The expected announcement that EDF would buy British Energy for £12b has not come, thanks to a last minute rejection on price.
Investec and Prudential, who together own about 22% of the British Energy, felt that that the 765 pence-per-share offer was too low. They are aiming for £10 a share so there is a huge gap between the parties.
This could mean that each nuclear site now has to be sold off individually, lengthening the process considerably. Some commentators believe that the UK is now heading for more ‘lights out’ scenarios as the government’s energy policy staggers from one difficulty to another.
The Department of Business, Enterprise and Regulatory Reform (BERR) has responsibility for energy policy and controls. The department was planning to hail the deal as facilitating plans to fill the gap between our energy needs and generating capacity that will yawn open in the coming decade.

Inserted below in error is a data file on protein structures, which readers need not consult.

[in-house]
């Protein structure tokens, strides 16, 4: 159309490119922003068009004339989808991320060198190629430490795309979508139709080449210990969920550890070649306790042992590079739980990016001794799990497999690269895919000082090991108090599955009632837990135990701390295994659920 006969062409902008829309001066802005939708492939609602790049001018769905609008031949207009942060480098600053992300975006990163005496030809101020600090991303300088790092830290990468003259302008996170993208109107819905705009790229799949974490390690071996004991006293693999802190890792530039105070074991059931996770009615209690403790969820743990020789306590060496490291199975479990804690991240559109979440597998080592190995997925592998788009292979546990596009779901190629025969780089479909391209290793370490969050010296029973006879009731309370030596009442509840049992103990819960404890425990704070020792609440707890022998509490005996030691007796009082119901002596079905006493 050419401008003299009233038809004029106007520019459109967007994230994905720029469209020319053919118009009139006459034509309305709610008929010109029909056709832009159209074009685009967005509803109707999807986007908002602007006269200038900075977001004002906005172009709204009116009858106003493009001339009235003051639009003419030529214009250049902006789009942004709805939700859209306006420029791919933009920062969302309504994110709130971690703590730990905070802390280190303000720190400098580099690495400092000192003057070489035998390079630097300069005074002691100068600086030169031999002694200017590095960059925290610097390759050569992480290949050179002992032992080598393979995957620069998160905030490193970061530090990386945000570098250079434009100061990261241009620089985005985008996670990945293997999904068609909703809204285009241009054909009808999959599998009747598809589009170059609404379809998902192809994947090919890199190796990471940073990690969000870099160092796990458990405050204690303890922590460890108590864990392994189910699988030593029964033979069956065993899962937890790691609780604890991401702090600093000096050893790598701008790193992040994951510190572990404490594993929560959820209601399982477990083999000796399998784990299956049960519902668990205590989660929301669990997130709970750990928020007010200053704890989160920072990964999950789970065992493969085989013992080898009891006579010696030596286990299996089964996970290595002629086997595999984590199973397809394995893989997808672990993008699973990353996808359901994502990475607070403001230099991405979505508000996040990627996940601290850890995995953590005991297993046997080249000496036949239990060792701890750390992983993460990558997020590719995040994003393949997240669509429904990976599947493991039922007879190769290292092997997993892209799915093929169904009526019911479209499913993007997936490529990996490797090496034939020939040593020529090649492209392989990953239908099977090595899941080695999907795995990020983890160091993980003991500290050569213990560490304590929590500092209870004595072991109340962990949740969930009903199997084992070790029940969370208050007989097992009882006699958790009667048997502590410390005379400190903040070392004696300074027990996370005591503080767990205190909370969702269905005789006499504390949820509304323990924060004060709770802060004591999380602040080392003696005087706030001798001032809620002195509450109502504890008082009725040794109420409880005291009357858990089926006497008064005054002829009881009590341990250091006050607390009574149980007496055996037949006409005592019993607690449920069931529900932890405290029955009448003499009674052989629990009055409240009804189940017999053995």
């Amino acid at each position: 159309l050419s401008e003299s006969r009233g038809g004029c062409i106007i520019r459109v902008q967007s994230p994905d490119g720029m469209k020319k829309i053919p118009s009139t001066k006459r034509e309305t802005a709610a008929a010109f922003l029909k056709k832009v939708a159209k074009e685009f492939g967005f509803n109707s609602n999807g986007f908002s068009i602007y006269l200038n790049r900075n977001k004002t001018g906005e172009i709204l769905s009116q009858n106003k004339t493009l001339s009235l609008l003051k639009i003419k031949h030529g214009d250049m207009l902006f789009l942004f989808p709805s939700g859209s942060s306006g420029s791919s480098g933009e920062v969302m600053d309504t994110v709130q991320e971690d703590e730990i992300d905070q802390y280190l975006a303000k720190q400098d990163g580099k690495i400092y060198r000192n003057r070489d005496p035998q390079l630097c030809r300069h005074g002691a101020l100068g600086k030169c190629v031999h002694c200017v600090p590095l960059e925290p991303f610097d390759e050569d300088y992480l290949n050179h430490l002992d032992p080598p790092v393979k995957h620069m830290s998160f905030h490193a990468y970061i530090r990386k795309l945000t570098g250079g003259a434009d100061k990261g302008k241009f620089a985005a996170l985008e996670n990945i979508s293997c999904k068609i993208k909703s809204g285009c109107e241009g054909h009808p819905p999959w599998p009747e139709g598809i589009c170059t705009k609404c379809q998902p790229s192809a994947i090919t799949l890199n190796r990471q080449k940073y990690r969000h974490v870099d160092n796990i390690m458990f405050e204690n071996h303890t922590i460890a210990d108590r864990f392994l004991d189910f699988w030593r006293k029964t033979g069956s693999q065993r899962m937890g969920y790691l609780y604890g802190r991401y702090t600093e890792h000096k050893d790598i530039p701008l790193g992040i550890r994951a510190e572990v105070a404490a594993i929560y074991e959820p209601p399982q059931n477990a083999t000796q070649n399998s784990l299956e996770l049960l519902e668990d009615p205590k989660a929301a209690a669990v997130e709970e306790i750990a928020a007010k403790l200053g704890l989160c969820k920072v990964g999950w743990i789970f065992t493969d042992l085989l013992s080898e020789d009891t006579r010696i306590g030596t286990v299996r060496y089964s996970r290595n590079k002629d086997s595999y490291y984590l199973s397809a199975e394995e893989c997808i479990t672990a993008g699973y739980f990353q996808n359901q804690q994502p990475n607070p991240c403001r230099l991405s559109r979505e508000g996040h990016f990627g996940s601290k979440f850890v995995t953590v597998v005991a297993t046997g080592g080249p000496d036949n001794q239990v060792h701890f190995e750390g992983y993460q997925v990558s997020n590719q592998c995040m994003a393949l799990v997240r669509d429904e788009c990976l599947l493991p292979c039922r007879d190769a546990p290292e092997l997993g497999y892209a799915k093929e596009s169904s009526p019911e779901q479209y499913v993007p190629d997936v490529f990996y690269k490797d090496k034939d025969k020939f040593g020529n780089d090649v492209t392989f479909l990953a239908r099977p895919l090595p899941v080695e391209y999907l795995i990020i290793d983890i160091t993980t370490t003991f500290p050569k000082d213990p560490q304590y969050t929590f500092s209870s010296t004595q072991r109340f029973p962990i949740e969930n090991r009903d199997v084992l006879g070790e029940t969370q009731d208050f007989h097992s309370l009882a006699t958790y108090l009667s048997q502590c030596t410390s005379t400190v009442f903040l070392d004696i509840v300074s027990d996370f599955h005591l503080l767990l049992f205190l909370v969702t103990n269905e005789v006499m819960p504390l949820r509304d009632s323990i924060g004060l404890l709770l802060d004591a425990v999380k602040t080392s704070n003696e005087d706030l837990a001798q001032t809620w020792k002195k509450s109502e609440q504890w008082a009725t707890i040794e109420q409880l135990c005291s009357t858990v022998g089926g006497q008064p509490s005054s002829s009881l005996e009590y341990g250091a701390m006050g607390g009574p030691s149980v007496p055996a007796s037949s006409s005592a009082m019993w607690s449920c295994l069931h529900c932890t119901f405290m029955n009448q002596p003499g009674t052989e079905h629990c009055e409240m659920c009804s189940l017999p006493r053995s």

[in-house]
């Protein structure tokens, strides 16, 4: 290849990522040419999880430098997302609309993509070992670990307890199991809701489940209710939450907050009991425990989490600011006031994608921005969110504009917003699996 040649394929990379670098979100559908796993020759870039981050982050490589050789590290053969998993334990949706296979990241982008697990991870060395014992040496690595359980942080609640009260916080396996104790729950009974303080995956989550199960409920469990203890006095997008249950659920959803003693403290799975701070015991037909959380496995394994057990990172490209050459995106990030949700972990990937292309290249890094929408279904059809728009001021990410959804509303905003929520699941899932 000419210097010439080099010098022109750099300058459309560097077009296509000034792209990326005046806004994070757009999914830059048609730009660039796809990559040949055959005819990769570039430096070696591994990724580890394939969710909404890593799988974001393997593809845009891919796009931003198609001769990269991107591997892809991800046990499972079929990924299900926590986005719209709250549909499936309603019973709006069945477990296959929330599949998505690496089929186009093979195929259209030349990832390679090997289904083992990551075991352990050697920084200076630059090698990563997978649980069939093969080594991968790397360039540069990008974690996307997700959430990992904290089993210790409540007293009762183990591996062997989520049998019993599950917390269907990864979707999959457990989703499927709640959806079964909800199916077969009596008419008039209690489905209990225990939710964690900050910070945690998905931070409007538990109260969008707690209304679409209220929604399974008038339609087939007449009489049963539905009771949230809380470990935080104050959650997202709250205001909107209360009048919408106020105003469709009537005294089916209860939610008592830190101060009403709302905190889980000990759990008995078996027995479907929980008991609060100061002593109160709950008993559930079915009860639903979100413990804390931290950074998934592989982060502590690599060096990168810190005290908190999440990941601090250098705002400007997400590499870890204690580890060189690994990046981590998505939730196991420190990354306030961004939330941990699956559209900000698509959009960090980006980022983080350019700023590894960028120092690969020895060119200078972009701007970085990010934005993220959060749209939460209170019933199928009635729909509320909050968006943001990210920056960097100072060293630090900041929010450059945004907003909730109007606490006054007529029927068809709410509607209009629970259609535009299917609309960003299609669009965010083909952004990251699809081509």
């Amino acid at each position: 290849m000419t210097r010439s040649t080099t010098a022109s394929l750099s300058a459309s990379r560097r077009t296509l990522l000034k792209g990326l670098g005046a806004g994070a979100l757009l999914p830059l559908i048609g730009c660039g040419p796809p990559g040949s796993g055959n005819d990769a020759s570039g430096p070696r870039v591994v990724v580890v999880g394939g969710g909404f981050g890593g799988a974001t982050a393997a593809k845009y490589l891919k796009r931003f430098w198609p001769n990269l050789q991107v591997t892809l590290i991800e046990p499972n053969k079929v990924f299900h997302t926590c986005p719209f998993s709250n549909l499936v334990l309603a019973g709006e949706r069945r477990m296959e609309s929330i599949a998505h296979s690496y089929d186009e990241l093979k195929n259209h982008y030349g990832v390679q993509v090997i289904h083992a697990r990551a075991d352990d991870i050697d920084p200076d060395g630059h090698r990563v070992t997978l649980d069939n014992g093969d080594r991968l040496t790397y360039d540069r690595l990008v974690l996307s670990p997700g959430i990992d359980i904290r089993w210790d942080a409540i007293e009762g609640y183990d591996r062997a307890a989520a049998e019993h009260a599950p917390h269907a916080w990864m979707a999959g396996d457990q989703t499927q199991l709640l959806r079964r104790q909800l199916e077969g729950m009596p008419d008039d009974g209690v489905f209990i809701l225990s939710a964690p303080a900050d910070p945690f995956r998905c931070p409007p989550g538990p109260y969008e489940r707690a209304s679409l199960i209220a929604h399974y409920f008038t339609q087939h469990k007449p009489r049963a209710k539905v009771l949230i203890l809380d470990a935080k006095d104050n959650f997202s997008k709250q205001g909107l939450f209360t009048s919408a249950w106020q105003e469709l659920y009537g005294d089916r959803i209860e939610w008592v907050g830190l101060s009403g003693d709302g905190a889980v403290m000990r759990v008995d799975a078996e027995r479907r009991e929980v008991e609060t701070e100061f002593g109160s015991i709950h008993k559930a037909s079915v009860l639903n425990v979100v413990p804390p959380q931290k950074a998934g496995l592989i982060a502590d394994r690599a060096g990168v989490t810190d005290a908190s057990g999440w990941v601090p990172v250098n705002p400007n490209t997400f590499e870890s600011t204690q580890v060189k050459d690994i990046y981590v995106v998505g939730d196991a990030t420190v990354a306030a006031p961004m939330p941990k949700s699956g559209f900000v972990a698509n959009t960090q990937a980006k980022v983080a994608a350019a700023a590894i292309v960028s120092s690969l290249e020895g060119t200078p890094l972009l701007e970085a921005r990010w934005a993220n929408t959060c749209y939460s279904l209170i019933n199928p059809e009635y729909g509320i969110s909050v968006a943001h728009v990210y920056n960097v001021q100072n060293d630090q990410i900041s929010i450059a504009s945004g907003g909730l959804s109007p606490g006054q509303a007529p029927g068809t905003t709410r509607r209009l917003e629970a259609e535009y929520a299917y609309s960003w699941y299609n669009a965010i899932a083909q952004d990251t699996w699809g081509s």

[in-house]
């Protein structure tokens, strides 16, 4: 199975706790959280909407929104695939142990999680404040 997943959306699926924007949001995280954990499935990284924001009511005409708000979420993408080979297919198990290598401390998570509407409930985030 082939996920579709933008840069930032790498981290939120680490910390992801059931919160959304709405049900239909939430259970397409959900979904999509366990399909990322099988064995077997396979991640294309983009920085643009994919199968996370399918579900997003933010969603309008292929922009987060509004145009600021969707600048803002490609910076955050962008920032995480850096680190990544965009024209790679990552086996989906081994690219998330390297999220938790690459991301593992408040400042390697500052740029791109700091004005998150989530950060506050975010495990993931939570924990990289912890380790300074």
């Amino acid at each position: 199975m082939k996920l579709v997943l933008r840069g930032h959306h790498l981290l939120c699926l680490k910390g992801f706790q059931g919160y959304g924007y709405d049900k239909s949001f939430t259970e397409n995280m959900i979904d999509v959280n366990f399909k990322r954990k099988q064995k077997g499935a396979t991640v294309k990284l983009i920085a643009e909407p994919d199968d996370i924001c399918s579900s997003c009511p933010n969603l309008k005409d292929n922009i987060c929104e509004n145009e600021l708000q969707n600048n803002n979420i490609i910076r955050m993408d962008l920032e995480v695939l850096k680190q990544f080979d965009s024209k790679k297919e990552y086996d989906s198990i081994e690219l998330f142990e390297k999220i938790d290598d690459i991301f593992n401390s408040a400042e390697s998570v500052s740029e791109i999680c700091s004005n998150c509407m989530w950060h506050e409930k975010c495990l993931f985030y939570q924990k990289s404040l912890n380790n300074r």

In a statement, BERR said that it would continue to watch developments closely, but closing the deal was a matter for the private sector. It reaffirmed the UK government’s commitment to nuclear power, and it said that the rise in oil prices had only made the case for new nuclear plants even stronger.
EDF, which is 85% owned by the French government, is the biggest nuclear power generator in the world.
British Energy, which generates about 20% of the UK’s electricity, is part-owned by the British government which wants to sell its stake. The firm was privatised in 1996 but ended up being bailed out in 2002 by the government after running into severe financial difficulties.